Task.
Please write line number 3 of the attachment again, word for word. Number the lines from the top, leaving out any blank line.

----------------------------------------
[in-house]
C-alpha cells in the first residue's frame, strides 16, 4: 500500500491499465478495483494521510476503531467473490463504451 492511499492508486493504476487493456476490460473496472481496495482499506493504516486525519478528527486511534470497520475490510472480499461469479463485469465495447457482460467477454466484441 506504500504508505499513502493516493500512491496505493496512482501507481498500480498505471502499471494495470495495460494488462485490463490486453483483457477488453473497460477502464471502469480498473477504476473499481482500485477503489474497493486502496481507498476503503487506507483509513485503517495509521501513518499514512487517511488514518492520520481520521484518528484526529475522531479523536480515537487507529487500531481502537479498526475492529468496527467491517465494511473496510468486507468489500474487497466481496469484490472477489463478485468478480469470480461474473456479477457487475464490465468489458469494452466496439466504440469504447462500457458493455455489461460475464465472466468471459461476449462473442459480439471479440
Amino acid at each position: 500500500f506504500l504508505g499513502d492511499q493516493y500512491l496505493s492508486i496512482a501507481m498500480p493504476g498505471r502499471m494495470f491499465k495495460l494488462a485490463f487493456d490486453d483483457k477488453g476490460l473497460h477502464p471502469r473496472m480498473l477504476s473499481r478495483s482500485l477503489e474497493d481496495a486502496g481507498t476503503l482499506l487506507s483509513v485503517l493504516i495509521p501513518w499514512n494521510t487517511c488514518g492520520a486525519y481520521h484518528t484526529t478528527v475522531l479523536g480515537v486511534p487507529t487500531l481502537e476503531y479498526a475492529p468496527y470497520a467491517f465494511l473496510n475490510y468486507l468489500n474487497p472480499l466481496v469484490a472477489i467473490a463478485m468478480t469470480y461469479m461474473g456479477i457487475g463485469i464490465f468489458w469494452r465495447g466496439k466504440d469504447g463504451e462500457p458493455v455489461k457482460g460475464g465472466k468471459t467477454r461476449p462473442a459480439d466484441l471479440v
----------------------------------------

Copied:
Amino acid at each position: 500500500f506504500l504508505g499513502d492511499q493516493y500512491l496505493s492508486i496512482a501507481m498500480p493504476g498505471r502499471m494495470f491499465k495495460l494488462a485490463f487493456d490486453d483483457k477488453g476490460l473497460h477502464p471502469r473496472m480498473l477504476s473499481r478495483s482500485l477503489e474497493d481496495a486502496g481507498t476503503l482499506l487506507s483509513v485503517l493504516i495509521p501513518w499514512n494521510t487517511c488514518g492520520a486525519y481520521h484518528t484526529t478528527v475522531l479523536g480515537v486511534p487507529t487500531l481502537e476503531y479498526a475492529p468496527y470497520a467491517f465494511l473496510n475490510y468486507l468489500n474487497p472480499l466481496v469484490a472477489i467473490a463478485m468478480t469470480y461469479m461474473g456479477i457487475g463485469i464490465f468489458w469494452r465495447g466496439k466504440d469504447g463504451e462500457p458493455v455489461k457482460g460475464g465472466k468471459t467477454r461476449p462473442a459480439d466484441l471479440v